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Genetic factors in aggression

Twin studies -50% of variance in aggression is down to genetics
Adoption studies - Miles and Carey adoptive boys and biological parents (criminal convictions)
The role of MAOA - regulates the metabolism of serotonin (Dutch family)

Value of animal research - knockout mouse model
Problems with assessing - self reports
Problems of sampling - focus' on individuals convicted of violent crimes

*small minority who regularly offend
*single offence not necessarily violent (THIS AFFECT THE VALIDITY)

Difficulties in determining the role of gene
*more than one gene contributes
*other influences e.g. Social
*factor are able to interact

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Gender dysphoria

Mother-son relationships
Brain sex theory
Phantom limb

Zucker - 64% compared to 34% who were sub clinical
Chung et al - BSTc doesn't develop until adulthood
2/3 Ftm, 2/3 non transsexual males, only 1/3 MtF

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Evolutionary explanations of gender

Division of labour
Mate choice
Cognitive style - E-S theory

Research methods - cultural bias
Waynforth and Dunbar (looked for physical attractiveness 44% vs 22%) (portrayed as physically attractive 50% vs 34%)
Autism - reasons for males not being able to empathise

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Equity Theory

Strive to achieve fairness
Ratio of inputs and outputs

Hatfield - newlywed
Gender difference - proposes a gender bias
Clarke and Mills - colleagues and business partners
Real world applications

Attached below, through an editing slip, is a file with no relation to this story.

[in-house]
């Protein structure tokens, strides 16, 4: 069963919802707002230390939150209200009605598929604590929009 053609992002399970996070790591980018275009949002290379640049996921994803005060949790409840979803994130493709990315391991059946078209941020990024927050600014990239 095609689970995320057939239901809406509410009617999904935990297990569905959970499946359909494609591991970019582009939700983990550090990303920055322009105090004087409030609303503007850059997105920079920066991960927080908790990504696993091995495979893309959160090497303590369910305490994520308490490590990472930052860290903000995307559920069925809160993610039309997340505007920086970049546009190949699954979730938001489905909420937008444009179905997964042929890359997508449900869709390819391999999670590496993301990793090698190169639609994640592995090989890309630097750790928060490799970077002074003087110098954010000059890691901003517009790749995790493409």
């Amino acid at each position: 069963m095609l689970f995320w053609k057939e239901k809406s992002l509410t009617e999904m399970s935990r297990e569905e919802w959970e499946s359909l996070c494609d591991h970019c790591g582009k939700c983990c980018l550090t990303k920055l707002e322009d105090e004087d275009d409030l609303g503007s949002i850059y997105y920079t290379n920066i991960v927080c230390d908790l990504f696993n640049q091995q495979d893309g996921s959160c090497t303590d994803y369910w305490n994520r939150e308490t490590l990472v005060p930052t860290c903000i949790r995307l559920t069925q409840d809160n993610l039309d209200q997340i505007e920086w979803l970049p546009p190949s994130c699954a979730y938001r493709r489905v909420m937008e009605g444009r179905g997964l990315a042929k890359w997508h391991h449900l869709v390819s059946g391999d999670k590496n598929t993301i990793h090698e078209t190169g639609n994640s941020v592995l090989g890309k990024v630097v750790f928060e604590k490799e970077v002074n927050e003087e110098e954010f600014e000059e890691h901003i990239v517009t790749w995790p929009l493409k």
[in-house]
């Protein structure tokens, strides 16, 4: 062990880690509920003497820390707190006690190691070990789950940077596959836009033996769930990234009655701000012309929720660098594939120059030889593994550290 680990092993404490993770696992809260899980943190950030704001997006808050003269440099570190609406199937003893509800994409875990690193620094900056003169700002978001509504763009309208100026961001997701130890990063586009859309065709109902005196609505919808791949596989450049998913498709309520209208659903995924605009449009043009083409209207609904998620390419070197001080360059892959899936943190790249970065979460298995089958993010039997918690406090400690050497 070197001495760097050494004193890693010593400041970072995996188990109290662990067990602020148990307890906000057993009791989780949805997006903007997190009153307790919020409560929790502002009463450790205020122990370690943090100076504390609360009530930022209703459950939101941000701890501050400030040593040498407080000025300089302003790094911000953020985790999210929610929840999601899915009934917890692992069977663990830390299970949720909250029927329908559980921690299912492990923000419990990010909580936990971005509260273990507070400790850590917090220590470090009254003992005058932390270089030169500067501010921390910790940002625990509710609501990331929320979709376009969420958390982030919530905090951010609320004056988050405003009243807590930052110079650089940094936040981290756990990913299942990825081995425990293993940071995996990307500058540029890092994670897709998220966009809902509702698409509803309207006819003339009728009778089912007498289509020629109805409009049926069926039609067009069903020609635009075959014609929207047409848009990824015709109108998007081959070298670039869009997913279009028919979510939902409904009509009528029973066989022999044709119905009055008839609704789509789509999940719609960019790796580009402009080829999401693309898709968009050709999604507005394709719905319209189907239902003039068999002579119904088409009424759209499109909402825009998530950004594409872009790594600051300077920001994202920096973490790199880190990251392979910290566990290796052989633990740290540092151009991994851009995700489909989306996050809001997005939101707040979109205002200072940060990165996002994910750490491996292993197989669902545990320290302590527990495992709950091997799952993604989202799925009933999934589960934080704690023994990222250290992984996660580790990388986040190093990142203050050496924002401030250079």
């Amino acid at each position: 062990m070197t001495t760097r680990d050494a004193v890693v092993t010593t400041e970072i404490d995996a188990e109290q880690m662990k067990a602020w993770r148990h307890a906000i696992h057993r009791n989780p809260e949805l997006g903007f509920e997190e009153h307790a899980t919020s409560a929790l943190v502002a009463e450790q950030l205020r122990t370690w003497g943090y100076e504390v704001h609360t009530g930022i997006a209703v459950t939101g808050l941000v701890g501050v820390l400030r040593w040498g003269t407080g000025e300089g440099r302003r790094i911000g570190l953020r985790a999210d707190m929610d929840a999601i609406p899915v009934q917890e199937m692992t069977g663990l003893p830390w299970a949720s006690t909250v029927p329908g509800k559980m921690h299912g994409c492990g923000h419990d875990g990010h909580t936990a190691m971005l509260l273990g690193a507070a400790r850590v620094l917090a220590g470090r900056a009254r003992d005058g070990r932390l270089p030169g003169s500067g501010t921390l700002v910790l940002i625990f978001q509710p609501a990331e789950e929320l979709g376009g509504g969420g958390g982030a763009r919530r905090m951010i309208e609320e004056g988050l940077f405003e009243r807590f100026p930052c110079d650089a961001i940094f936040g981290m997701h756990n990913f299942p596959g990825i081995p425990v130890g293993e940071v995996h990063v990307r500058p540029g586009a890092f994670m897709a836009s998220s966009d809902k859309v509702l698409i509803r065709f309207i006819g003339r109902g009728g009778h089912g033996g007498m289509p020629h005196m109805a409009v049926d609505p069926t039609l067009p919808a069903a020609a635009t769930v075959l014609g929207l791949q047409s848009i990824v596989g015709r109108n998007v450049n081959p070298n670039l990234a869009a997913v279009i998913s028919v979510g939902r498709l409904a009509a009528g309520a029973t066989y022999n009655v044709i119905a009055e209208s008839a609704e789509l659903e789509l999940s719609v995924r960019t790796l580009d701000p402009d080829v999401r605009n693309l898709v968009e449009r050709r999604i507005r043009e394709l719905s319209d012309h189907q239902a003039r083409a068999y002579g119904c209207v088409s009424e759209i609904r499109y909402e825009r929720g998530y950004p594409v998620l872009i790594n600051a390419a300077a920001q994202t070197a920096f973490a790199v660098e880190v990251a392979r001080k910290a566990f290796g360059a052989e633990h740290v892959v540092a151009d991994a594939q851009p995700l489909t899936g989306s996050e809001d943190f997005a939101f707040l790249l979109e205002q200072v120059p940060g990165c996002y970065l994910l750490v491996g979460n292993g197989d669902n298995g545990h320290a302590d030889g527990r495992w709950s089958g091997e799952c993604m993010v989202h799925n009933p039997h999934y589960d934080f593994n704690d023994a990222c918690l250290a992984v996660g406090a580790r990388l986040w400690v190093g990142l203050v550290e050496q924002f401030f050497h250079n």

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Culture on relationships

Voluntary/ non voluntary
Individual/ group based
The importance of love

Myers - no difference in marital satisfaction (USA and India)
Chinese study (1949 70%, 1990s 10%)
Voluntary not always successful
Cultural bias (IDA)
Increasing urbanisation

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Neural and hormonal mechanisms in aggression

Low levels of seretonin (increased susceptibility) dexfenfluramine decreases seretonin and increases aggression
Increases in dopamine (amphetamines) antipsychotics decrease dopamine
Testosterone increases aggression (dabbs studied criminals)

IDA -gender bias
IDA - real world application
Evidence from the use of anti depressants
Evidence is inconclusive - couppis and Kennedy said it was a consequence rather than a cause as they seek out aggressive encounters as it is on a reward pathway.

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Formation of romantic relationships

Best possible partner they can attract without possible rejection (similar)
More social desirable (partner also) matched in terms of social desirability means happy relationship
Physical attractiveness means better other attributes 'halo effect'
Social attractiveness means status wealth popularity and a likelihood of them feeling similar

Walster et al -computer dance study (Minnesota 752(6 months later))
Places that you meet only judge on looks
Alternative view - reward need satisfaction
IDA -reductionist (simplifies) attention not paid to proximity = more rewarding

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